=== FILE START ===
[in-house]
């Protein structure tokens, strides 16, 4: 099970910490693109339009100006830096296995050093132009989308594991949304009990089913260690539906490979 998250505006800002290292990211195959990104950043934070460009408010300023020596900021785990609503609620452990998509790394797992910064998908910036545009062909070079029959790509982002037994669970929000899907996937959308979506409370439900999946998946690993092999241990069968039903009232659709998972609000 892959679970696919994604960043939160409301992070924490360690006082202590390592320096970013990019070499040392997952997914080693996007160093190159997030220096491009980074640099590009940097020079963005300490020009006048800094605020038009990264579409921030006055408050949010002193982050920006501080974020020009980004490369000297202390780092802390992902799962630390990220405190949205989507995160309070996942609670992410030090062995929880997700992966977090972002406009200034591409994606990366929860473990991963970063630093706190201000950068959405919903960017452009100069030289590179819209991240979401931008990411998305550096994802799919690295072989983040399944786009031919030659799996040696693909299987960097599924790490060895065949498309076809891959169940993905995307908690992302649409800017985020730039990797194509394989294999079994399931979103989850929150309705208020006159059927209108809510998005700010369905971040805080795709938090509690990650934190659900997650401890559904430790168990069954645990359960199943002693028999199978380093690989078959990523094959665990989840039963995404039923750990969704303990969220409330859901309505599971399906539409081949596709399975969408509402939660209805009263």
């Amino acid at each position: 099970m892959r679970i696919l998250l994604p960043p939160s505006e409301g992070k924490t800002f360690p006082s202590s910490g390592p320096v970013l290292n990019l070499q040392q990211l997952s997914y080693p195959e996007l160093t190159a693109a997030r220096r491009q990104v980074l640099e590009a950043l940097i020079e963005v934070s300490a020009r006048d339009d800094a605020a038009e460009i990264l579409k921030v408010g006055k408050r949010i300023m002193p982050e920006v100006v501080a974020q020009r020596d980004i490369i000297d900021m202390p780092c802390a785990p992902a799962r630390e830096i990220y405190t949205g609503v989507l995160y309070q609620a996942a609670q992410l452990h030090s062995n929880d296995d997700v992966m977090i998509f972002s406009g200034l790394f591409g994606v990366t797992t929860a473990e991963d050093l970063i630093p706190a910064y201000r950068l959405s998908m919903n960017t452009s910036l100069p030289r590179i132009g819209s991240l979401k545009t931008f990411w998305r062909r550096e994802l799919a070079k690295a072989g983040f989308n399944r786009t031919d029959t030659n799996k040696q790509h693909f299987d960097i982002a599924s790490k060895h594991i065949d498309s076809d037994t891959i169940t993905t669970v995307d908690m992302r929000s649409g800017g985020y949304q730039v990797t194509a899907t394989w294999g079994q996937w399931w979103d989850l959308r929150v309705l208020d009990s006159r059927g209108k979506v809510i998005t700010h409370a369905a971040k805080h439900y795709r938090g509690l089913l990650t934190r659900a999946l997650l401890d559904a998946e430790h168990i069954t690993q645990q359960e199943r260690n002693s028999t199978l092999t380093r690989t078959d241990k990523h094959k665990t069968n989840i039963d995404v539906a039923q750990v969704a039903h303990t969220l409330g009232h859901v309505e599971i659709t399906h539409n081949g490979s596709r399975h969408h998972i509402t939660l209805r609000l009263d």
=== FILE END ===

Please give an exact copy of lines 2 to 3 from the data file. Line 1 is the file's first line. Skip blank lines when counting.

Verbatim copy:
């Protein structure tokens, strides 16, 4: 099970910490693109339009100006830096296995050093132009989308594991949304009990089913260690539906490979 998250505006800002290292990211195959990104950043934070460009408010300023020596900021785990609503609620452990998509790394797992910064998908910036545009062909070079029959790509982002037994669970929000899907996937959308979506409370439900999946998946690993092999241990069968039903009232659709998972609000 892959679970696919994604960043939160409301992070924490360690006082202590390592320096970013990019070499040392997952997914080693996007160093190159997030220096491009980074640099590009940097020079963005300490020009006048800094605020038009990264579409921030006055408050949010002193982050920006501080974020020009980004490369000297202390780092802390992902799962630390990220405190949205989507995160309070996942609670992410030090062995929880997700992966977090972002406009200034591409994606990366929860473990991963970063630093706190201000950068959405919903960017452009100069030289590179819209991240979401931008990411998305550096994802799919690295072989983040399944786009031919030659799996040696693909299987960097599924790490060895065949498309076809891959169940993905995307908690992302649409800017985020730039990797194509394989294999079994399931979103989850929150309705208020006159059927209108809510998005700010369905971040805080795709938090509690990650934190659900997650401890559904430790168990069954645990359960199943002693028999199978380093690989078959990523094959665990989840039963995404039923750990969704303990969220409330859901309505599971399906539409081949596709399975969408509402939660209805009263």
């Amino acid at each position: 099970m892959r679970i696919l998250l994604p960043p939160s505006e409301g992070k924490t800002f360690p006082s202590s910490g390592p320096v970013l290292n990019l070499q040392q990211l997952s997914y080693p195959e996007l160093t190159a693109a997030r220096r491009q990104v980074l640099e590009a950043l940097i020079e963005v934070s300490a020009r006048d339009d800094a605020a038009e460009i990264l579409k921030v408010g006055k408050r949010i300023m002193p982050e920006v100006v501080a974020q020009r020596d980004i490369i000297d900021m202390p780092c802390a785990p992902a799962r630390e830096i990220y405190t949205g609503v989507l995160y309070q609620a996942a609670q992410l452990h030090s062995n929880d296995d997700v992966m977090i998509f972002s406009g200034l790394f591409g994606v990366t797992t929860a473990e991963d050093l970063i630093p706190a910064y201000r950068l959405s998908m919903n960017t452009s910036l100069p030289r590179i132009g819209s991240l979401k545009t931008f990411w998305r062909r550096e994802l799919a070079k690295a072989g983040f989308n399944r786009t031919d029959t030659n799996k040696q790509h693909f299987d960097i982002a599924s790490k060895h594991i065949d498309s076809d037994t891959i169940t993905t669970v995307d908690m992302r929000s649409g800017g985020y949304q730039v990797t194509a899907t394989w294999g079994q996937w399931w979103d989850l959308r929150v309705l208020d009990s006159r059927g209108k979506v809510i998005t700010h409370a369905a971040k805080h439900y795709r938090g509690l089913l990650t934190r659900a999946l997650l401890d559904a998946e430790h168990i069954t690993q645990q359960e199943r260690n002693s028999t199978l092999t380093r690989t078959d241990k990523h094959k665990t069968n989840i039963d995404v539906a039923q750990v969704a039903h303990t969220l409330g009232h859901v309505e599971i659709t399906h539409n081949g490979s596709r399975h969408h998972i509402t939660l209805r609000l009263d």